When I was creating this illustration, I had the idea that it should include a head, because that’s where the brain is housed, and in the brain is where I think unrooting happens. Ideas, beliefs, desires, needs get uprooted all the time as we grow and change, or at least should, I believe. And when we put down new roots it’s with the hope that they bloom, much like the flowers around her head.
Today we celebrate four years since we launched Rough Cut Press and 49 issues featuring words and artwork by people from all over the world. This work is a love letter to our community and to you, our readers, so we are infinitely grateful that you have been with us so far.
If you would like to celebrate our birthday and support the work we do, any and all contributions would be tremendously helpful for us to continue.
And as far as this month, we offer blooms, wings, and blue mountains.
Next month we continue with our theme
Submission guidelines can be found here.
Thank you again, for everything.
I once wore wings
that crisscrossed against my spine,
pulled tighter than ever,
they held me together like the stitches
that bloodstained my brother’s palm
after a jagged hi-five.
a serrated edge clutched by my sister
peeled apart his skin.
our love does stupid shit like that,
like how I took her green top
and severed it to a halter.
something that would fit me better.
our love knows survival
our love is locked in the attic
our love is big and roofless.
we pushed dad’s spine into a potted plant,
the soil and vines spilling out, our roots
proving hard to contain.
I once wore wings stapled to my clothes,
these abnormal things I could remove
when I wanted to be ignored.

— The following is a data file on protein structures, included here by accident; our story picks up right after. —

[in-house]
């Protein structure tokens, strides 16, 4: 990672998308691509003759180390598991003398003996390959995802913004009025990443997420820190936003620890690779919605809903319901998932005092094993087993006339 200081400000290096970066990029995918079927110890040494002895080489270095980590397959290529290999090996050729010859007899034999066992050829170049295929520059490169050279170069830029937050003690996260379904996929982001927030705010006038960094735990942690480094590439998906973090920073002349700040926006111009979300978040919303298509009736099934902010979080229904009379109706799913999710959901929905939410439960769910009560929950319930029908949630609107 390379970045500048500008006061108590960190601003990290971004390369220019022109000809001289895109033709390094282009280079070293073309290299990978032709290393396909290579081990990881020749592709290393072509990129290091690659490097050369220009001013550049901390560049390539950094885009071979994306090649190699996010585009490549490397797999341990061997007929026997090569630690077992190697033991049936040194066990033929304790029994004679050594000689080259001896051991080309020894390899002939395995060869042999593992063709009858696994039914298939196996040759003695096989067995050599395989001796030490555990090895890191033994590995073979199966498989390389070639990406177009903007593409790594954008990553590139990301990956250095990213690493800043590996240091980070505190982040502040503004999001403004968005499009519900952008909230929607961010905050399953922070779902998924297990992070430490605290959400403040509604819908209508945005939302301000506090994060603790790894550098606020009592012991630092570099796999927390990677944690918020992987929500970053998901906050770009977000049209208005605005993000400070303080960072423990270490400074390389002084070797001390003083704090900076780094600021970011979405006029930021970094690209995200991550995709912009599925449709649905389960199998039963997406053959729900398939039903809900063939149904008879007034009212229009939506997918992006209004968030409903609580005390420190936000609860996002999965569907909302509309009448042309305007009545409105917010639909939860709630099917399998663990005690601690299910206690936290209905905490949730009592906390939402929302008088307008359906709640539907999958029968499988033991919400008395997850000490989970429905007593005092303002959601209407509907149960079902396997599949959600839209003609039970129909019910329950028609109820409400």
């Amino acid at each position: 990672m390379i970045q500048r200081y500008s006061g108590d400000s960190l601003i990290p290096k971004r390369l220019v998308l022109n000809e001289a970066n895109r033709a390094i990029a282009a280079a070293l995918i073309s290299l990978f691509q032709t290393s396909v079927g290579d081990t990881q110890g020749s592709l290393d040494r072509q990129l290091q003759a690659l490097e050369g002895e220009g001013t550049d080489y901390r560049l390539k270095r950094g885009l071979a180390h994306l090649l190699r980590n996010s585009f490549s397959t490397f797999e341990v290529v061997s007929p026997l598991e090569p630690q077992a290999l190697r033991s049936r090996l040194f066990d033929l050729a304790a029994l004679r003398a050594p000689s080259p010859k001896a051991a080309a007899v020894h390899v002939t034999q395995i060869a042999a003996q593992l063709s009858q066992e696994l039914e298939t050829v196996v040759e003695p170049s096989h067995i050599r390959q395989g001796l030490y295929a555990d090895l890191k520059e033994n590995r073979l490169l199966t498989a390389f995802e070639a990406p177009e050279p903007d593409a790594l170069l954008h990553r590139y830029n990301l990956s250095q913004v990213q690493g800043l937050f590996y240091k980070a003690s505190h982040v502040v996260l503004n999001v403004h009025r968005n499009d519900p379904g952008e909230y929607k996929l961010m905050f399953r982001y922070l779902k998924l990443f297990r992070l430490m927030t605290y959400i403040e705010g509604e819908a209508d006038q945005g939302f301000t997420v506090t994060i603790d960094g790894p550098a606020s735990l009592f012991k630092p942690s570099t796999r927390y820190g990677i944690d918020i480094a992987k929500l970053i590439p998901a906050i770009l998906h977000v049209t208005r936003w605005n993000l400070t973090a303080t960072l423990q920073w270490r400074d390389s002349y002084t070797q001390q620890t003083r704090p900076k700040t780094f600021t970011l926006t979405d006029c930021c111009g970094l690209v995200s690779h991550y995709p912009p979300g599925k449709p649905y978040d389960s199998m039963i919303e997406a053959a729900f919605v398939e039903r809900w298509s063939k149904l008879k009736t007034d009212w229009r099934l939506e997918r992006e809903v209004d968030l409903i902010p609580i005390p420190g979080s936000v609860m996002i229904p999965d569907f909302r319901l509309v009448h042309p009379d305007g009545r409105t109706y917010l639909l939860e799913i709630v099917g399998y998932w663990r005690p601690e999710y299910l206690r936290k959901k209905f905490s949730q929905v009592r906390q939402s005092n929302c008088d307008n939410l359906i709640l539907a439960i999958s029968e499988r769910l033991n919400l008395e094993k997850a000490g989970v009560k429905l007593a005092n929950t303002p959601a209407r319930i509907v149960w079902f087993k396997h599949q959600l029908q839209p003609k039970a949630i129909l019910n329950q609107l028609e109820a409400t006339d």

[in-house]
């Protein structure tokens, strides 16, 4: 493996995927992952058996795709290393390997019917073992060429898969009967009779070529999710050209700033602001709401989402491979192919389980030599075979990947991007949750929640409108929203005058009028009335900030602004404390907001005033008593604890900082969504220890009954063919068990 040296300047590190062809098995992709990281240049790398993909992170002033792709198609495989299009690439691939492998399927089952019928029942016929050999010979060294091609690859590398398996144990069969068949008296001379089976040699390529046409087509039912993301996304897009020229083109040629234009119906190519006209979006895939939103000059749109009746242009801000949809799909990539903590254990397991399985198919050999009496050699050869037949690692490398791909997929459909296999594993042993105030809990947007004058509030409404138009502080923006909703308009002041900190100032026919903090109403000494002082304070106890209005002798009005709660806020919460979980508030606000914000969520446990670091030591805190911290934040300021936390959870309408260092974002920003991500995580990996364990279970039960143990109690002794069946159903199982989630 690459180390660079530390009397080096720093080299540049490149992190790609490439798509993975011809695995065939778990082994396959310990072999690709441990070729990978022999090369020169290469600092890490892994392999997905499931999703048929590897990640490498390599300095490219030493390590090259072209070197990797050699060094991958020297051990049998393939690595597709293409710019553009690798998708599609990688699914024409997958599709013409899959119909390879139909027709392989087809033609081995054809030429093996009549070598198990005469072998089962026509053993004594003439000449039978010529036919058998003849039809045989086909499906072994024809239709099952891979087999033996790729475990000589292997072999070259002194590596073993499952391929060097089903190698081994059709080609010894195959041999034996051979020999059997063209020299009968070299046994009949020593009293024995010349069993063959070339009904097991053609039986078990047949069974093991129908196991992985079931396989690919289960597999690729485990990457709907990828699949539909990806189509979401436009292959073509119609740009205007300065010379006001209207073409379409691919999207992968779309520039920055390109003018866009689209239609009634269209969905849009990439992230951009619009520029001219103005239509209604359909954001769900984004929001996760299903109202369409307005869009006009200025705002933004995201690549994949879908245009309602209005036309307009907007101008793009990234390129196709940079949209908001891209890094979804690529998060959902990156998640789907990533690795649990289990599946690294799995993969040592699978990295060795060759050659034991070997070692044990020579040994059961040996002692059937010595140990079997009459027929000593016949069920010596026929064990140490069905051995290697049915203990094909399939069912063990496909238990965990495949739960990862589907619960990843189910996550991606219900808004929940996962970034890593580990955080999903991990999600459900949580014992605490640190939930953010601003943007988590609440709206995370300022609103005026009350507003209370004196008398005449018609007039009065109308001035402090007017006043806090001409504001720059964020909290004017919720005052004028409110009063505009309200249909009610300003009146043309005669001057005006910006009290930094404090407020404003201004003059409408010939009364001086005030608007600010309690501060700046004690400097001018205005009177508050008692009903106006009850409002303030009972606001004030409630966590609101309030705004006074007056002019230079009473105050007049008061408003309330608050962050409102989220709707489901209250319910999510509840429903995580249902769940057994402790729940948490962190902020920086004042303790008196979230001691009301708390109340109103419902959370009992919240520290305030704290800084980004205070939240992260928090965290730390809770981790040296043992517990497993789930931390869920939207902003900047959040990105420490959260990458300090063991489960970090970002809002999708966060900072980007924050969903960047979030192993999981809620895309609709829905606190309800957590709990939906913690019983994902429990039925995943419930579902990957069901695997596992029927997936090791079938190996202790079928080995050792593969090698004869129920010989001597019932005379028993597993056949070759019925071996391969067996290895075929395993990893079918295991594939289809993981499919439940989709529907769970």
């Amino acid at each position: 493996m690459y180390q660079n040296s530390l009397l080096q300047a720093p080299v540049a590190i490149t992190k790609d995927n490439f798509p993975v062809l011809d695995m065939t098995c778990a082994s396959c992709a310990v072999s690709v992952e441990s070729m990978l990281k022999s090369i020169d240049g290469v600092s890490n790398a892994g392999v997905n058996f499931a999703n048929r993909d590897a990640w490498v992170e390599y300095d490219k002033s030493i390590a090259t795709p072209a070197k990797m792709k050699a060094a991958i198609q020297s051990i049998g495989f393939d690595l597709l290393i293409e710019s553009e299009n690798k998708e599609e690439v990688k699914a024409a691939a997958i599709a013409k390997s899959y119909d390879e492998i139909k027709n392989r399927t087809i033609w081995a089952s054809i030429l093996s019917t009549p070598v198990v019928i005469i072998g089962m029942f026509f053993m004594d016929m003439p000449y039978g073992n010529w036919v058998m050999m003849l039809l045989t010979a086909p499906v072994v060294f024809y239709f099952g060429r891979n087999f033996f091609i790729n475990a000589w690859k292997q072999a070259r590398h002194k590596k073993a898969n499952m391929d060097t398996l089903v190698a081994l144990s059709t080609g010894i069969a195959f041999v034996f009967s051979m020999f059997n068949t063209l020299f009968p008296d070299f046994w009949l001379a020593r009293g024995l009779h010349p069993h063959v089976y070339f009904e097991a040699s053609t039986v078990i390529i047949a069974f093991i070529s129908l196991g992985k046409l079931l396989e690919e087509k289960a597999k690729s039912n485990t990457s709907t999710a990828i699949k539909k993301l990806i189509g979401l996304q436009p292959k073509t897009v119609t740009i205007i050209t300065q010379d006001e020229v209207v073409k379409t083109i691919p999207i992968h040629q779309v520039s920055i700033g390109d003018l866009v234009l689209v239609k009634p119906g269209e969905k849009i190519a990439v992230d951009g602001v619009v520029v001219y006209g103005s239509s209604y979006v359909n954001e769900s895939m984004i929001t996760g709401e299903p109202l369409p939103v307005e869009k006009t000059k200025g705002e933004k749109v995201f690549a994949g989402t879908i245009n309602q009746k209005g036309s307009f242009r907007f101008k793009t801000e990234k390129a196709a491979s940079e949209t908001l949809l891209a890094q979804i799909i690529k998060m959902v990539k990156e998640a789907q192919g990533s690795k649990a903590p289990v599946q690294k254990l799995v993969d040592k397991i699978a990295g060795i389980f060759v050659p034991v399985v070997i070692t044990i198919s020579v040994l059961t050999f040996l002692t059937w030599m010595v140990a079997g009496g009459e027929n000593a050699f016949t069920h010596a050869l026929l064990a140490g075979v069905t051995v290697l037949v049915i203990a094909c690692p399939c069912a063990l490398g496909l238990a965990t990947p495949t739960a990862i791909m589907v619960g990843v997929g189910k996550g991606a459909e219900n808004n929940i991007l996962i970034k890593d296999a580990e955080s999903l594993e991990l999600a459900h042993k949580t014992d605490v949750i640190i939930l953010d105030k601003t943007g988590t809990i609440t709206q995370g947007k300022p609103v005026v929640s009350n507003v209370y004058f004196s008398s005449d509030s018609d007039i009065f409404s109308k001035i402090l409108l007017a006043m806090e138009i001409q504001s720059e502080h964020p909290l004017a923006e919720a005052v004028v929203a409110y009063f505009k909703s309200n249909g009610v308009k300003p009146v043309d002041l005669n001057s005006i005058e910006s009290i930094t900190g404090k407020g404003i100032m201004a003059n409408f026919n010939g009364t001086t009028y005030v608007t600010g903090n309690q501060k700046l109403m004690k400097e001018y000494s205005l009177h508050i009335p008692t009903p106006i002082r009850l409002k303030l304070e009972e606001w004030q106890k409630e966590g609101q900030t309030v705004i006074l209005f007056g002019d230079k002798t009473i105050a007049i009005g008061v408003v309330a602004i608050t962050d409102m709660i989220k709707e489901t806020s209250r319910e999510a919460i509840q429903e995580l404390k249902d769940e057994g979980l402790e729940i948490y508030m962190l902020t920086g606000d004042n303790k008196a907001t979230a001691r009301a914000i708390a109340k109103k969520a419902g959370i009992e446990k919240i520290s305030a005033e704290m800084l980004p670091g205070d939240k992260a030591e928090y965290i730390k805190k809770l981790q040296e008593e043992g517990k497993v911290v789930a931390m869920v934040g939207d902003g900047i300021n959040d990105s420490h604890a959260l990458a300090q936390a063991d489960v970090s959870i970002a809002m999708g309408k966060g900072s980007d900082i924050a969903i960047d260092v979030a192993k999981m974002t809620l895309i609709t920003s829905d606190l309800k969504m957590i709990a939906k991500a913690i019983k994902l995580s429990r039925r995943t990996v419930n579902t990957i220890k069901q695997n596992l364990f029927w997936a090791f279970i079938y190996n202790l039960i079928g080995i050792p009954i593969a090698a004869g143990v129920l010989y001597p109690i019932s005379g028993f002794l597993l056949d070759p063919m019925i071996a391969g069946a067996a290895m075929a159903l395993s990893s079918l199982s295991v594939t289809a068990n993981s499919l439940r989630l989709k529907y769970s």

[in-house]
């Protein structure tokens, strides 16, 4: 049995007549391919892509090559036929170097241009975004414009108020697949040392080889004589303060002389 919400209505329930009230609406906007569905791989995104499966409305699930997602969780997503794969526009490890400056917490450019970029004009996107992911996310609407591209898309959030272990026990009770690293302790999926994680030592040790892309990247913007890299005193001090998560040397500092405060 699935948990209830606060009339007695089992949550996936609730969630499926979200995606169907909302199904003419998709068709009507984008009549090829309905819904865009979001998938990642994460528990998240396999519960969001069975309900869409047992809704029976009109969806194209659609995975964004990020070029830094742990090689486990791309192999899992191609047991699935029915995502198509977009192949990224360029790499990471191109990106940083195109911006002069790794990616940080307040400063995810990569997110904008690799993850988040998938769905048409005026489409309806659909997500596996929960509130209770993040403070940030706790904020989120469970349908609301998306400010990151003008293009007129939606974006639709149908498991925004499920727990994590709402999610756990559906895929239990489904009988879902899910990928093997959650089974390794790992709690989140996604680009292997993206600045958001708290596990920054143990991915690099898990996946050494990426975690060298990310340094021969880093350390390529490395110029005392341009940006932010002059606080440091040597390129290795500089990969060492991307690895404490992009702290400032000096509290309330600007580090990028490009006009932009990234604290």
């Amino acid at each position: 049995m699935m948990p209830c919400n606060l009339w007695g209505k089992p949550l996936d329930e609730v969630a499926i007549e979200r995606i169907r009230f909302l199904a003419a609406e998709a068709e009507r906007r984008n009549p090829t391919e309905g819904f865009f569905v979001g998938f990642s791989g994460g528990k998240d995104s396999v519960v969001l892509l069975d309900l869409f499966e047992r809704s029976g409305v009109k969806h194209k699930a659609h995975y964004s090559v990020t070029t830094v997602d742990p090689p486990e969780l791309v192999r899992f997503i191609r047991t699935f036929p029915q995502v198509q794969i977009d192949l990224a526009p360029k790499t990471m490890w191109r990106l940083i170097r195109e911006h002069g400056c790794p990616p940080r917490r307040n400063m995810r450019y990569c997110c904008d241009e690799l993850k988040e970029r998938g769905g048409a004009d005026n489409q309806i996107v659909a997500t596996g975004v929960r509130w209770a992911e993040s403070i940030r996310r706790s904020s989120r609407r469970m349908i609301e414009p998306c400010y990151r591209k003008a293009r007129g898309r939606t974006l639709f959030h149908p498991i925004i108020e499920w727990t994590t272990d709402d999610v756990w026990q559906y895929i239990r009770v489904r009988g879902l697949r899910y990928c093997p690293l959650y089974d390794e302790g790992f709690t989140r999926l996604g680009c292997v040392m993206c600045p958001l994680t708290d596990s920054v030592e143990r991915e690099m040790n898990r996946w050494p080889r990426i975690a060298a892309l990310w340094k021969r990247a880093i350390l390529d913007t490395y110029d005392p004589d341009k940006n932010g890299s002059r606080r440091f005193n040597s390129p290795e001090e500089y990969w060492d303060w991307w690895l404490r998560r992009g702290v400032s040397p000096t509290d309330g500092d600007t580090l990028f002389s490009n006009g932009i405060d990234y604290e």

have you ever used a staple remover
to pluck away your grief?
your mother left, I stayed
was what I heard as he pinched
a tick from my skin with his bare hands,
our hands with our identical scars,
my scar blooming from multiple car horns.
I once wore wings made of
my family’s hands.
they kept me grounded, that is
they kept me from ever leaving.
I once wore wings
that came undone at the seam.
they looked like two baby birds
falling from their nest,
right next to the trunk of their tree.
Jessica “Jess” Ballen is a queer, Jewish, neurodivergent poet who is currently working on their MFA in creative writing at Antioch University. They live in Eugene, OR with their husband, three cats, and two guinea pigs. Their book “Kosher” was released in early 2023.
If I Could Be Anyone
I’d be myself, again, on that January
Monday morning in Des Moines with
a styrofoam coffee from a cafe at the back
of the gas station. Hash browns. Dense snow.
Regular work. The soft crack of the cup
between my thighs as I dip the car over the
curb of the parking lot. I feel the shifting weight
of the threadbare duffel bag in the passenger
seat full of beer cans I’ve been drinking in
the bleached bathtubs of motel rooms, my
laptop propped on the toilet seat so I can watch
TV shows where children make all the same
mistakes as me. The cans are muffled
by knit sweaters I found in the one dollar bin
at a Minnesota Salvation Army, and age-soft
books stolen from a library in the suburbs.
Chicago. I look out the windshield past my hands,
not tattooed yet, my last manicure glossed still.
Take a hot sip. Downshift. Tap my grandfather’s ring
against the steering wheel at the final red light
of the town. Push eight-five. Des Moines. Anonymity.
Toward the yellow grasses, a gradient of blue mountains.
Mo Fowler is a poet and MFA candidate at UC Irvine and the author of the chapbook Sit Wild, published by Finishing Line Press. Their writing can be found in Rust + Moth, Motley Mag, Zone 3 Magazine, and elsewhere.